Scrub, file, shape, and polish — a well-manicured set of nails requires time, skill, and work, a fact some of us may take for granted. In Nice Nails, playwright Aaron Ricciardi stages the struggles of the people who make beautiful our chipped nails and chewed cuticles. The play brings together a diverse cast of characters — including a Korean family, a South African immigrant, and a trans man — to explore the personal and political ramifications of labor law violations in Long Island nail salons.
Nice Nails is part of At First Sight, a performance series presented by the Department of Theatre, Drama, and Contemporary Dance at Indiana University. At First Sight is a vehicle for graduate students, like Ricciardi, and undergraduates to stage readings and full productions of their theatrical works.
The play, which opens March 30, is set in a Long Island nail salon called Nice Nail — yes, just nail — owned by a Korean family: parents Maurice (Longfei Zhao) and Ariel (Irene Yang) and their daughter, Jasmine (Nina Donville). The salon is a little community of dedicated regulars, including Helene (Meaghan Deiter), a Jewish grandmother, and Jacob (Aimes Dobbins), her trans grandson.
Recently, a new nail salon, Happy Ending Nails, has opened down the street, drawing away Nice Nail’s customers. To make matters worse for the owners of Nice Nail, the state of New York is cracking down on labor violations. Jasmine struggles to save the family’s nail salon while a relationship blooms between her and Jacob.
Nice Nails is inspired by Ricciardi’s love of salons: “My earliest memories are going to the salon with my mother and drinking complimentary coffee at three years old. I felt like royalty.” While his love has persisted as he’s gotten older, Ricciardi says the power dynamic in such a place is overwhelming. “I’d be so aware of the political charge pulsating through the salon: all these people — mostly white and well-off — getting their nails done by immigrants — mostly Asian and poor. We have no idea what their lives are like.”
The political charge amped up when Sarah Maslin Nir wrote a two-part exposé in the New York Times in 2015 about the exploitation of nail salon workers. Ricciardi, like many others, was upset with the blatant labor violations depicted, and he, too, breathed a sigh of relief when the state took action:
“I’m a proud, outspoken liberal; I think a livable minimum wage is so important. I thought ‘They’re breaking the law, shut them down.’ But then it struck me. The salons are one of the few places these people can get a job. And what’s really interesting, a lot of nail shop owners see themselves as social justice heroes, as helping these poor people that have nowhere else to go. In a way, they are right. That’s why I wanted to write the play, because it’s moments like these where you see life is rarely black and white.”
In Nice Nails, this conflict takes center stage. Ariel, Maurice, and even Jasmine are guilty of not paying their workers a living wage. Several times during the play, Nomfundo (Adrianne Embry) — a new employee from South Africa — requests the money she has earned, and Ariel consistently brushes her off. Later, we discover this is not a problem brought on by new competition. Rather, they have routinely underpaid their workers.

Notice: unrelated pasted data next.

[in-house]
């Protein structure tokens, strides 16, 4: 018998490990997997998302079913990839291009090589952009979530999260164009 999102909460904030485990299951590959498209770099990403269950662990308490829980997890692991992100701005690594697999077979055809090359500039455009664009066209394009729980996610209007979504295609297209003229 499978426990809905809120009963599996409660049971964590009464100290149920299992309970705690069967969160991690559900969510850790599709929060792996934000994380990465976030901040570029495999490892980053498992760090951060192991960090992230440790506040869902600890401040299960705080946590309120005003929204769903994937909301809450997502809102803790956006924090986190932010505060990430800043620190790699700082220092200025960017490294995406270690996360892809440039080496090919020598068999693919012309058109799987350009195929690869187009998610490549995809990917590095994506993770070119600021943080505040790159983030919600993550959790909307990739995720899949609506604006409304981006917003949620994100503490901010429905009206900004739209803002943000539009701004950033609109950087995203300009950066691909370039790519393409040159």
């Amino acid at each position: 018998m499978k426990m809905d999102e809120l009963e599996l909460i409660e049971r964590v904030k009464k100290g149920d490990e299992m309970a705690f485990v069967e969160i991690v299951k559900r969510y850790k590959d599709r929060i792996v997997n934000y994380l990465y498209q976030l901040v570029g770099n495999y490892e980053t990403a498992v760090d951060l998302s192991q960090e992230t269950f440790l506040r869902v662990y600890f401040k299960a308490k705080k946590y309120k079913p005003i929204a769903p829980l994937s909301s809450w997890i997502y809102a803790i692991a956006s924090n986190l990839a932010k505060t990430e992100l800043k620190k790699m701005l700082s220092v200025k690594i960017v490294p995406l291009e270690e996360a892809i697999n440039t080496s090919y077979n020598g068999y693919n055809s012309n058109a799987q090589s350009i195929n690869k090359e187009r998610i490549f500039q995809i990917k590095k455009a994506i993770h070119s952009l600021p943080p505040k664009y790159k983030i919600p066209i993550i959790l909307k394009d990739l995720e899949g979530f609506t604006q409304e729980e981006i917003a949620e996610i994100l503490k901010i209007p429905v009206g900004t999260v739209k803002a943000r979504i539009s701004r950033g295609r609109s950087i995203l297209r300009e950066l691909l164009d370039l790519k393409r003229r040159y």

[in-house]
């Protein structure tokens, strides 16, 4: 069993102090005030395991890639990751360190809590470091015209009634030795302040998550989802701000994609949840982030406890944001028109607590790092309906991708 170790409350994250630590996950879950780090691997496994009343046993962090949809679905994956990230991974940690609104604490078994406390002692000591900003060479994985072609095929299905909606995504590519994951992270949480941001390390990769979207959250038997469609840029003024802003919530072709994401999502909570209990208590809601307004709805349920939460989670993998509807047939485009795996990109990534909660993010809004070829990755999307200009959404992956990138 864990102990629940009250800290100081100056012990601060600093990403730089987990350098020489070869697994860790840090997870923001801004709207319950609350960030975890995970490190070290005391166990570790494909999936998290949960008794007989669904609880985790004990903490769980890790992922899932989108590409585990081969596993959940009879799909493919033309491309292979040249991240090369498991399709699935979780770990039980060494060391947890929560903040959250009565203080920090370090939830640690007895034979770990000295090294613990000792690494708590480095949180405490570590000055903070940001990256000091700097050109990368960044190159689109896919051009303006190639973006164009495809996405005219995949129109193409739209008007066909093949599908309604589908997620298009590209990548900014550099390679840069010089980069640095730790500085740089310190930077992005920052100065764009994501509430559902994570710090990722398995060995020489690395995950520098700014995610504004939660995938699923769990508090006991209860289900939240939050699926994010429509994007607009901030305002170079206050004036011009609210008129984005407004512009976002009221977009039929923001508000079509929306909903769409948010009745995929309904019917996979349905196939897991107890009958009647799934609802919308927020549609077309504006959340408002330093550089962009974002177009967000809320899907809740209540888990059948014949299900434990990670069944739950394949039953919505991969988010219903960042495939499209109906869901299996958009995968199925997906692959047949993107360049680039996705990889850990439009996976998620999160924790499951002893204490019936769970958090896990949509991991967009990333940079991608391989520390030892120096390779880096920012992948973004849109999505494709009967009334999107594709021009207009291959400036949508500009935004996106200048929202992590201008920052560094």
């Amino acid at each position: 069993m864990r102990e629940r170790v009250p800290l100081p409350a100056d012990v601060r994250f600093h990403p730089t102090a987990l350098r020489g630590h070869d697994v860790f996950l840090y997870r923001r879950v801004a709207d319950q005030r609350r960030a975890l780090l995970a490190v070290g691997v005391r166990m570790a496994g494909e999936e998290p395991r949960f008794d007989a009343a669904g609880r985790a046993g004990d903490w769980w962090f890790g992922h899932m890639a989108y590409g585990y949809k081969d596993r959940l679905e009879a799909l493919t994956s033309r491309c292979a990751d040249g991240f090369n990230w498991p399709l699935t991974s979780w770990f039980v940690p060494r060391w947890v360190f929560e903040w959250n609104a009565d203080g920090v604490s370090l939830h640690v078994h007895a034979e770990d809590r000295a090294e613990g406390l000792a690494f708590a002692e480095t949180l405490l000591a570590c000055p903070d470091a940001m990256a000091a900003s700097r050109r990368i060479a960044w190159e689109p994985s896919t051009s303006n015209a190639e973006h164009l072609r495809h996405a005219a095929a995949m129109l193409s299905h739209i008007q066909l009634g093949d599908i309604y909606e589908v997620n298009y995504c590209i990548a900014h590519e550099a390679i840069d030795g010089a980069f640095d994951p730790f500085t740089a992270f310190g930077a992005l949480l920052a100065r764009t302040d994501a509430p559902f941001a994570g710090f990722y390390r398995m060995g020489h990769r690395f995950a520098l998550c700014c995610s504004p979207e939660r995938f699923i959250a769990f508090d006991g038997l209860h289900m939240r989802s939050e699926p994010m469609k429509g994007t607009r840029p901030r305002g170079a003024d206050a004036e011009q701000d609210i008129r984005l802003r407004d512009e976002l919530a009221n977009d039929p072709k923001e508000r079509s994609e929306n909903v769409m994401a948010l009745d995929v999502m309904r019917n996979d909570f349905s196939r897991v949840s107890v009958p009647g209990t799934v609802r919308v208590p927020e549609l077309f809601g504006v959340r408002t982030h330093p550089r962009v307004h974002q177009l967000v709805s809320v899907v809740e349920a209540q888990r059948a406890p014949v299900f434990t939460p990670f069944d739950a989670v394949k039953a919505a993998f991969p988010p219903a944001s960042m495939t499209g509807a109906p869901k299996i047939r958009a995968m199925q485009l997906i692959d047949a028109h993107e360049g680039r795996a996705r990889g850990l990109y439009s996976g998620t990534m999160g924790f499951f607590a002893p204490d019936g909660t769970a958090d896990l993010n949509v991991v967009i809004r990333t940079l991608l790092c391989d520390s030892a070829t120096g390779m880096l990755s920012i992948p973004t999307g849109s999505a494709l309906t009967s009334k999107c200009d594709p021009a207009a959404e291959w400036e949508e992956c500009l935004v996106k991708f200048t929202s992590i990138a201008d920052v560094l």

Despite the family obviously being in the wrong, the audience has a hard time passing judgment on them. In fact, we are appalled when a female customer (Talia Santia) turns to Maurice, and declares, “You, sir, should be ashamed,” and then continues to degrade him for oppressing his workers while simultaneously touting her own “social justice warrior” pedigree.
This is a gutsy move on Ricciardi’s part. Most playwrights capitalize on catering to the liberal leanings of the typical theater audience. Often in these cases, theater goers leave a bit dissatisfied and feeling like a play “preached to the choir” by presenting a moral or lesson tailored for a specific audience. Nice Nails refuses to do this; it challenges the audience, arguing that easy categories of right and wrong don’t work in this instance, and the implications are felt far beyond the nail salon.
The play doesn’t argue against labor legislation. As Jacob argues, labor regulations of the past have led to an overall improvement in working conditions and job satisfaction. Underpaying workers in nail salons, or in any business, is wrong. Action must be taken to change this. But sometimes the right course of action is not always the most compassionate. In this case, it leads to the destruction of Nice Nail and Jasmine and Jacob’s relationship.
Ricciardi’s message penetrates further, thanks to an exceptional — and beautifully diverse — group of actors. All of the performers bring a sense of energy and heart to the stage. Through their dedication, Ricciardi’s fine writing, and Jonathan Michaelson’s direction, we see the fullness of these characters. … No, not characters — people.
[Editor’s note: Nice Nails will be onstage March 30 – April 7. For more information or to purchase tickets, visit the IU Department of Theatre, Drama, and Contemporary Dance website.]